Kill: We’re about 35. The state of Illinois has not been very supportive of maintaining staffing. The last three years we have gone down in our staffing by probably 15 percent or so. State funding dropped about 20 percent. State funding makes up about half of our income. The other half comes from community contracts, agreements we have with the high school, the police department, the Community Mental Health Board, River Forest Mental Health Committee. Part of our income is through private insurance, client fees and federal grants.
Funding for mental health is available for persons with Medicaid. The state’s priority is to utilize federal funds to support mental health services. For non-Medicaid people, the state has provided very, very little funding.
We are fortunate in Oak Park that the Mental Health Board pretty much covers our non-Medicaid persons. That is tax-based funding. They’ve been very available through the township. It’s been an important safety net. I think sometimes people aren’t aware of the wonderful resources that exist in this community that don’t exist in many, many other communities.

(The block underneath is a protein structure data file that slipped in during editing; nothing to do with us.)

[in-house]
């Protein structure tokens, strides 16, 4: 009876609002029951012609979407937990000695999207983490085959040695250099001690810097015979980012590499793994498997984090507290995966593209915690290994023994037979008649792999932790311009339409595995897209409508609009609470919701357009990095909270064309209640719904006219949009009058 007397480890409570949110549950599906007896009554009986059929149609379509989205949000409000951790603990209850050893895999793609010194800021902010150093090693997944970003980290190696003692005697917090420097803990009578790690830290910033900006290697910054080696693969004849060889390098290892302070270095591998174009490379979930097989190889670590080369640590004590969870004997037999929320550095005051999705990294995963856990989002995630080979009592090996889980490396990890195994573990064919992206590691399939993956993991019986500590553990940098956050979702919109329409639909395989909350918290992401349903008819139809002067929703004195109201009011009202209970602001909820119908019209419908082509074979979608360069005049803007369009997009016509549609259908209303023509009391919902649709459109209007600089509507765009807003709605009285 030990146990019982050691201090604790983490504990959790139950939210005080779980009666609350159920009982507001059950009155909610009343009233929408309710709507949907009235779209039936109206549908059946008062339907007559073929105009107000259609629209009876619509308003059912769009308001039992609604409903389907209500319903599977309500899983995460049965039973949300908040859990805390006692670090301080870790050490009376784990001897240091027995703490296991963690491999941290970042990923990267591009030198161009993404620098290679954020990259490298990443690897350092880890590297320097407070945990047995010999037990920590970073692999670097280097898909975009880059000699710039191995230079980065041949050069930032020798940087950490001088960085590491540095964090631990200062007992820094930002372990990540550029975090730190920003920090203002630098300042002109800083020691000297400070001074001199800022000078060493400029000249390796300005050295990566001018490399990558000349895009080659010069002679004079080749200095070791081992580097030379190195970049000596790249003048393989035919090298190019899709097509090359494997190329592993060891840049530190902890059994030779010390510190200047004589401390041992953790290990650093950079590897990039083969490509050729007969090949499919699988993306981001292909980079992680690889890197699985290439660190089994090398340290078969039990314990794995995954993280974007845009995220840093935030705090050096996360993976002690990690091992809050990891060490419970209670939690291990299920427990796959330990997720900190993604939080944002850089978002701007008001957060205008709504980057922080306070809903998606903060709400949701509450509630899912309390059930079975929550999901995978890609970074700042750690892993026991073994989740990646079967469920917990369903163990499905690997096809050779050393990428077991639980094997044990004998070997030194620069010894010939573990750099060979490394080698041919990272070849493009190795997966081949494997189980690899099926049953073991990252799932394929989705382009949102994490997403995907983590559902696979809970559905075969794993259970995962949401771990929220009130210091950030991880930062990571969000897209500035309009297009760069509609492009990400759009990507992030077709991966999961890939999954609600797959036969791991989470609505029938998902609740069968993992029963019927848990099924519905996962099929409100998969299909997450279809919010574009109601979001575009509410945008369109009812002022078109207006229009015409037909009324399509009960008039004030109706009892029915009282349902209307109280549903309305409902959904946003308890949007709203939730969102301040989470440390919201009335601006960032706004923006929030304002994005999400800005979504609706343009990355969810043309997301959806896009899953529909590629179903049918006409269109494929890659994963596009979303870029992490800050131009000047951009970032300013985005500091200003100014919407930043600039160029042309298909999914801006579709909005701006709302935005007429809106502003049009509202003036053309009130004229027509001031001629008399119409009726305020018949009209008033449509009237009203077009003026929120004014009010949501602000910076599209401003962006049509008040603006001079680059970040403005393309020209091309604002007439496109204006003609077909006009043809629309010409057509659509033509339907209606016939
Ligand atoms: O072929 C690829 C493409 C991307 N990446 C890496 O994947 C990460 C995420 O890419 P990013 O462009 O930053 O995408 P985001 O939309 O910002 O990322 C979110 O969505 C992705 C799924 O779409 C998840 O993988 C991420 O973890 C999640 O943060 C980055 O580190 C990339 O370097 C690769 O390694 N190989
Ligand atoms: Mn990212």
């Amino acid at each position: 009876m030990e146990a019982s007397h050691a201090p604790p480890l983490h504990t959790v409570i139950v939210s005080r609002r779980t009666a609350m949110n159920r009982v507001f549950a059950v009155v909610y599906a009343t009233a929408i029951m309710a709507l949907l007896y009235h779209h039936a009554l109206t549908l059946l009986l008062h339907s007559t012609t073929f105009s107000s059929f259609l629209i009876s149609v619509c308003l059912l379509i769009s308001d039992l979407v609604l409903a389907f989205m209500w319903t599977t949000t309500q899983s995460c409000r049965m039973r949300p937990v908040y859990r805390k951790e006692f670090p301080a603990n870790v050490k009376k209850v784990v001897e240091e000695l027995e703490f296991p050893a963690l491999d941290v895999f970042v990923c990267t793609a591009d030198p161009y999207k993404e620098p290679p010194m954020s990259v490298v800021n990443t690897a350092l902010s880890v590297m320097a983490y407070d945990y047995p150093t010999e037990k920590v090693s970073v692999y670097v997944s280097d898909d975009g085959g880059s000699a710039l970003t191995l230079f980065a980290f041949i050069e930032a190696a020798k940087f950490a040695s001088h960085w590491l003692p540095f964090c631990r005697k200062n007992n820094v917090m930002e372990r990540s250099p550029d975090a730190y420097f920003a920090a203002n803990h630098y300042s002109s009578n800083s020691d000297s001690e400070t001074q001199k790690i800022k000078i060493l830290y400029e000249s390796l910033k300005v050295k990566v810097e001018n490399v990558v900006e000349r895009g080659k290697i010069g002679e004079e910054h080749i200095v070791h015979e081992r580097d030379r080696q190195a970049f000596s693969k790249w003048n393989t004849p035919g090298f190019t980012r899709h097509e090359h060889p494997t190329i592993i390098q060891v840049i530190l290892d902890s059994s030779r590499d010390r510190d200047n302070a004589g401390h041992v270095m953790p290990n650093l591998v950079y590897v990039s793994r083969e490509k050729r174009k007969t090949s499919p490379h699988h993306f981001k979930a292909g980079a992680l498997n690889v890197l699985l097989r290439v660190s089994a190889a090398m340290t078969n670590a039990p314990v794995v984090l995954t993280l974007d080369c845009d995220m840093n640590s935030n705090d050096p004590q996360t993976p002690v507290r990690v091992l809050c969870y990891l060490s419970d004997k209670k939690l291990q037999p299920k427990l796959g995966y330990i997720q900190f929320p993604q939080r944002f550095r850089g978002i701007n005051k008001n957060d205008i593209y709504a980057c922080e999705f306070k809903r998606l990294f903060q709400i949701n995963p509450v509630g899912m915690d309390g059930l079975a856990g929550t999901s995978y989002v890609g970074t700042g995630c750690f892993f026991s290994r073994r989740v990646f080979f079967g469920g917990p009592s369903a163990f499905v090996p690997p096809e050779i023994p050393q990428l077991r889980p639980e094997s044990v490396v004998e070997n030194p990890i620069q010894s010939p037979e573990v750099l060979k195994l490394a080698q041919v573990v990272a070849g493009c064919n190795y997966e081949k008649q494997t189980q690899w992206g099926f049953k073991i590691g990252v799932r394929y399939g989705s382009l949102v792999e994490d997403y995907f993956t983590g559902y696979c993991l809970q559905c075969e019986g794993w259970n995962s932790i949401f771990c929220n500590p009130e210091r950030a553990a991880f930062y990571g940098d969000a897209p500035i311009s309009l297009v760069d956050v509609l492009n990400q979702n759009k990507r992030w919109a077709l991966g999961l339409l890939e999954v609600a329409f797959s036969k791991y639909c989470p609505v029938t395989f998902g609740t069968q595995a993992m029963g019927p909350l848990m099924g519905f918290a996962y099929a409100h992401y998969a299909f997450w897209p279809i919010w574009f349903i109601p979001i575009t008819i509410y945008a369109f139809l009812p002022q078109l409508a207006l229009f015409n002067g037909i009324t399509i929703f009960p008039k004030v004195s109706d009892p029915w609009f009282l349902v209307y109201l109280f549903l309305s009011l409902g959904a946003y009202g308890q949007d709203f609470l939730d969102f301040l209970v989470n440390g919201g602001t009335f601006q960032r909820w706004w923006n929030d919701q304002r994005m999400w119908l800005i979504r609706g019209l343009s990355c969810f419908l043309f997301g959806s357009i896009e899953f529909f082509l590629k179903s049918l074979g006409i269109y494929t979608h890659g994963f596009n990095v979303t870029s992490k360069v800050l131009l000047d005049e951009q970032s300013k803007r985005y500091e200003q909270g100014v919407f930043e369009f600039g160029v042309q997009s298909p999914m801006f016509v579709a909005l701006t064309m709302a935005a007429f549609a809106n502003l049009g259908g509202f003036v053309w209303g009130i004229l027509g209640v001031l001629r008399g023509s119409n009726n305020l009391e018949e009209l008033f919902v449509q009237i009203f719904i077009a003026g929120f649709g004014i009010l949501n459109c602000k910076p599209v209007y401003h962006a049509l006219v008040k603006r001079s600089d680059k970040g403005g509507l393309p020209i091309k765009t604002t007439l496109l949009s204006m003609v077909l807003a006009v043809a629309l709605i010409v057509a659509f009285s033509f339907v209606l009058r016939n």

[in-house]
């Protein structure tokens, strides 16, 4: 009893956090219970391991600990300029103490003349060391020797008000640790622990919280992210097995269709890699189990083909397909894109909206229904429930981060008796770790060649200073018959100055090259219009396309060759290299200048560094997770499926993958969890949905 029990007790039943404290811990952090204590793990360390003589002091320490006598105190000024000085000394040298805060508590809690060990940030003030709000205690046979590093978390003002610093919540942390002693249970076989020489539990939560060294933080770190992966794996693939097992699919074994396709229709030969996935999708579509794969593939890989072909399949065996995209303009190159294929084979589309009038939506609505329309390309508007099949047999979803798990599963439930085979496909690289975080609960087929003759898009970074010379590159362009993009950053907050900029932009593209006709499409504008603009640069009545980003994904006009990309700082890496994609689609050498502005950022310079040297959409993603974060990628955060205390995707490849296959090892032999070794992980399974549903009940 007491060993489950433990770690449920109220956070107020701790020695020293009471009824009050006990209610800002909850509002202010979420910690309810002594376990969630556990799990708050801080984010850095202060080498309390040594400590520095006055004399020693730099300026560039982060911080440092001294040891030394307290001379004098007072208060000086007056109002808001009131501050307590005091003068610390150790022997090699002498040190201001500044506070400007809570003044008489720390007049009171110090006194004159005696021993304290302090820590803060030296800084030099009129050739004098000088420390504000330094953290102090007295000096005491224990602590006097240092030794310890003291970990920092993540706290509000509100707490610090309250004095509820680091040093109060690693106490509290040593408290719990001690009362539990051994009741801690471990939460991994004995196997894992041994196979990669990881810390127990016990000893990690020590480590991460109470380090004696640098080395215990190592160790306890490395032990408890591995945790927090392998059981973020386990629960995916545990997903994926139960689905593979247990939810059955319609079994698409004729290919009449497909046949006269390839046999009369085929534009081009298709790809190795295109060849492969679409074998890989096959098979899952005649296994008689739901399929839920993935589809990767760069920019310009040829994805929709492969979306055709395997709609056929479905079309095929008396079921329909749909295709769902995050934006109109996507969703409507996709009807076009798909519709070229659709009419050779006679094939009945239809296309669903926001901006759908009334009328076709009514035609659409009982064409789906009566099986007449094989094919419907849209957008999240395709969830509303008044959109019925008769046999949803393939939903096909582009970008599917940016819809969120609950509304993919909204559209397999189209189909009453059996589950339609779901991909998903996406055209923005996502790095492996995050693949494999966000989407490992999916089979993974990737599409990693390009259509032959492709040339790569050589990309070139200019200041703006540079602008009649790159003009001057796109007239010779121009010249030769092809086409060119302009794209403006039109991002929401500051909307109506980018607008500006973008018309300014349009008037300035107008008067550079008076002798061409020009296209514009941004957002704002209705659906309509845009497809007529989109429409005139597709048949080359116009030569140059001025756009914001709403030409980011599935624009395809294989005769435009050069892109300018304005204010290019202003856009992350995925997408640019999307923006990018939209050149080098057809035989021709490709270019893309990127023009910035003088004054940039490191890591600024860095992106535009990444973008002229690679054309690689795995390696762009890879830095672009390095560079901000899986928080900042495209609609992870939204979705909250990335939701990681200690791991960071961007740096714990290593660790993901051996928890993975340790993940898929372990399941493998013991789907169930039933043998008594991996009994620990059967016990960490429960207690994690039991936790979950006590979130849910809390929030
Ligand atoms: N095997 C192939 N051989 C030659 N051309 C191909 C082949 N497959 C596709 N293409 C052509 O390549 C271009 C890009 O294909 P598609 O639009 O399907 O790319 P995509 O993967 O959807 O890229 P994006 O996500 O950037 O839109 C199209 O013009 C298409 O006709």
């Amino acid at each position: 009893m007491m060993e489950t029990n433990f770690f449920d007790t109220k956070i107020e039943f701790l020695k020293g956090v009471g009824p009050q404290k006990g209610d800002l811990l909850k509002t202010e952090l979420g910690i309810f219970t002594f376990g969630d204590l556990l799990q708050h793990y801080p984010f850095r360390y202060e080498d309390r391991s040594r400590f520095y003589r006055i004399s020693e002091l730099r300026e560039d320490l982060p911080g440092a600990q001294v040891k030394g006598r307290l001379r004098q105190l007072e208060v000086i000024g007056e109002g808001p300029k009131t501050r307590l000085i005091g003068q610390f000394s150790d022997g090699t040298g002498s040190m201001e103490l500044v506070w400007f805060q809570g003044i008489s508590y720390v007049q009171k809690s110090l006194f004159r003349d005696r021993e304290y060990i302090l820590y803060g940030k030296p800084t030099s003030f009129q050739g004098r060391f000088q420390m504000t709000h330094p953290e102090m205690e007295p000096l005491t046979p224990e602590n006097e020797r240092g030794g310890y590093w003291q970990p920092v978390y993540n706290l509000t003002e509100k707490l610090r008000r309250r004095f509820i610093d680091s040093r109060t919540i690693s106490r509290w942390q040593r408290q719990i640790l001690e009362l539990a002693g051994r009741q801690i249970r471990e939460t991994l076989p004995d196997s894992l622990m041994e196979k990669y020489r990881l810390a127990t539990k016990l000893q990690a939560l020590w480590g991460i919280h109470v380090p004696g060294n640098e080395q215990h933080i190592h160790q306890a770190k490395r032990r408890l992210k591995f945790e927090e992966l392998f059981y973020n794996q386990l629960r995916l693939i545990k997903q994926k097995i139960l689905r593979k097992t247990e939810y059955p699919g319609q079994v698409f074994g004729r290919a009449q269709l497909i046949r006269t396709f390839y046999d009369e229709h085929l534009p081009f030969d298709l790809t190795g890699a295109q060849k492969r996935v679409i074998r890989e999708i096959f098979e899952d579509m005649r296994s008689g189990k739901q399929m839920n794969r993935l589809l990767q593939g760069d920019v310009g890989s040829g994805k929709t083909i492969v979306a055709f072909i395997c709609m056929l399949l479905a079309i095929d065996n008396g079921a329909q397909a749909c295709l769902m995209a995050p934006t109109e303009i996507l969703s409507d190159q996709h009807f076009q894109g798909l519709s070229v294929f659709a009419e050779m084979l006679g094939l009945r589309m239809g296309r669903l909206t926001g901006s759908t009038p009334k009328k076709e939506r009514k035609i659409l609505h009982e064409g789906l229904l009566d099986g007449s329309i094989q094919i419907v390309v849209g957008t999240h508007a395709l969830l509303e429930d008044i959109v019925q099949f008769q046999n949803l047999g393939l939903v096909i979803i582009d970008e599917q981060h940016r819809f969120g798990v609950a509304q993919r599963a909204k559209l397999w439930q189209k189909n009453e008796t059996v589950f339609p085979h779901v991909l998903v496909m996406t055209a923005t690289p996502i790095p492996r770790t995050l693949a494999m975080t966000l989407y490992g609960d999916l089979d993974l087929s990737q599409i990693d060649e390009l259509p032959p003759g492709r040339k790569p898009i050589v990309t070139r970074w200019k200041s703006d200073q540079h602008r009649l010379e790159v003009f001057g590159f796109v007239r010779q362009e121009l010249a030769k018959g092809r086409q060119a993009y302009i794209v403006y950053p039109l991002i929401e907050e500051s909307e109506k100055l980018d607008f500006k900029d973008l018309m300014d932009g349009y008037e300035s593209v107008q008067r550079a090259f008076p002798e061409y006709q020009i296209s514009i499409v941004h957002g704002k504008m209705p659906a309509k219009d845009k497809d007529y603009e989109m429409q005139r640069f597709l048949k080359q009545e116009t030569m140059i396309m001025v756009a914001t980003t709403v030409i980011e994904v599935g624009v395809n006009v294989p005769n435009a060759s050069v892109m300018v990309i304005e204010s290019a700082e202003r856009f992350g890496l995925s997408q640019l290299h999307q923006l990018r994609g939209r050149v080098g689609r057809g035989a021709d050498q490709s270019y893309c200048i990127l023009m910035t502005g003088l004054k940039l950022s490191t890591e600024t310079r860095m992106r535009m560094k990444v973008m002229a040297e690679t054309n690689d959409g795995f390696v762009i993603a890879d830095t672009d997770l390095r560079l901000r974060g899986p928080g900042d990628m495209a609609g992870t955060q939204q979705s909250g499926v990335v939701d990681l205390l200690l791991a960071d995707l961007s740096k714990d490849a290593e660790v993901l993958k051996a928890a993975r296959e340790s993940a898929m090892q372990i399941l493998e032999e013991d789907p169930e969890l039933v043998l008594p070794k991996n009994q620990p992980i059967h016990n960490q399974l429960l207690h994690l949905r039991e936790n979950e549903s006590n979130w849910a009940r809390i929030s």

Do you find yourself still battling the old stereotypes and stigmas attached to mental illness?
Kill: Stigma is a very large obstacle that interferes with people accessing services. In fact, the Village of Oak Park Health Department just did their needs assessment, and mental health and stigma came up as number 1 and 2 on their priority list. Promoting mental health wellness and promoting mental health education is also a high priority with the Mental Health Board. I think some strategies will be developed over the next few months to much, much better address that in both services to adults and youth.
Youth especially are not properly assessed for mental health difficulties, and kids who are assessed don’t always access services. There is a high incidence of suicide with youth, which has been correlated with high usage of substances among kids who have co-morbidity with depression, anxiety, bipolar illnesses. So you can’t separate the conversation on substance use from mental health. They go hand in hand and they need to be addressed together.
Is that the demographic that’s most in need of services?
Kill: Adolescence is an important age group because if resources can be brought to bear in adolescence, you are preventing a huge number of difficulties in young adult life and full adult life.
But older adults also are at high risk for both substance abuse and mental illness, which are not assessed or addressed properly. It’s a silent group. We have a special in-home counseling program for older adults, and we do a lot of work with Township Senior Services case managers to identify folks with mental health difficulties. It’s a pretty lonely existence for lots of folks as they get beyond 70. Depression and anxiety go with medical complications and really don’t get well addressed.